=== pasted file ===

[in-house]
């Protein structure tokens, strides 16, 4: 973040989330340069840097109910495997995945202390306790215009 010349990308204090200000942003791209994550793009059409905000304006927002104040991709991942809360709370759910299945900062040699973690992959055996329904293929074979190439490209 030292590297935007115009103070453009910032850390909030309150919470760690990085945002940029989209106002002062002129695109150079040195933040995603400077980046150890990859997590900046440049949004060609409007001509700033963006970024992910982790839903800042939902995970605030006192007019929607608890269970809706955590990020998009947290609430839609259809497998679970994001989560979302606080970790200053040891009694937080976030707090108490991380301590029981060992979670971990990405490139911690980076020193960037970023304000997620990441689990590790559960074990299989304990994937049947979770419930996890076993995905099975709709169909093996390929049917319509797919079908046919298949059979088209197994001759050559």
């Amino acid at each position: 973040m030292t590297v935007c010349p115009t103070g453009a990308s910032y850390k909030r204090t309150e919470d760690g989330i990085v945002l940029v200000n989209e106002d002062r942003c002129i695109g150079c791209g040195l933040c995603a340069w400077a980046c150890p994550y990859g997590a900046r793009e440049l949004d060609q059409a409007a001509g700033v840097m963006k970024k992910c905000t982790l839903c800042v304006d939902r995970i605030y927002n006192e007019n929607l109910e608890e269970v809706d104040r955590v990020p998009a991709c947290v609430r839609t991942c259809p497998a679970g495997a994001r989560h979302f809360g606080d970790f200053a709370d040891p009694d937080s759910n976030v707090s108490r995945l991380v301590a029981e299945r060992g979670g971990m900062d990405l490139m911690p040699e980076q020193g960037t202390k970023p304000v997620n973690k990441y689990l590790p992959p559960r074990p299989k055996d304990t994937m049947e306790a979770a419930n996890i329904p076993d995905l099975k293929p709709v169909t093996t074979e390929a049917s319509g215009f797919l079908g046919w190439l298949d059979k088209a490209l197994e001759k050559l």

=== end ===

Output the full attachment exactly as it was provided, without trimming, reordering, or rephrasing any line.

[in-house]
């Protein structure tokens, strides 16, 4: 973040989330340069840097109910495997995945202390306790215009 010349990308204090200000942003791209994550793009059409905000304006927002104040991709991942809360709370759910299945900062040699973690992959055996329904293929074979190439490209 030292590297935007115009103070453009910032850390909030309150919470760690990085945002940029989209106002002062002129695109150079040195933040995603400077980046150890990859997590900046440049949004060609409007001509700033963006970024992910982790839903800042939902995970605030006192007019929607608890269970809706955590990020998009947290609430839609259809497998679970994001989560979302606080970790200053040891009694937080976030707090108490991380301590029981060992979670971990990405490139911690980076020193960037970023304000997620990441689990590790559960074990299989304990994937049947979770419930996890076993995905099975709709169909093996390929049917319509797919079908046919298949059979088209197994001759050559």
């Amino acid at each position: 973040m030292t590297v935007c010349p115009t103070g453009a990308s910032y850390k909030r204090t309150e919470d760690g989330i990085v945002l940029v200000n989209e106002d002062r942003c002129i695109g150079c791209g040195l933040c995603a340069w400077a980046c150890p994550y990859g997590a900046r793009e440049l949004d060609q059409a409007a001509g700033v840097m963006k970024k992910c905000t982790l839903c800042v304006d939902r995970i605030y927002n006192e007019n929607l109910e608890e269970v809706d104040r955590v990020p998009a991709c947290v609430r839609t991942c259809p497998a679970g495997a994001r989560h979302f809360g606080d970790f200053a709370d040891p009694d937080s759910n976030v707090s108490r995945l991380v301590a029981e299945r060992g979670g971990m900062d990405l490139m911690p040699e980076q020193g960037t202390k970023p304000v997620n973690k990441y689990l590790p992959p559960r074990p299989k055996d304990t994937m049947e306790a979770a419930n996890i329904p076993d995905l099975k293929p709709v169909t093996t074979e390929a049917s319509g215009f797919l079908g046919w190439l298949d059979k088209a490209l197994e001759k050559l």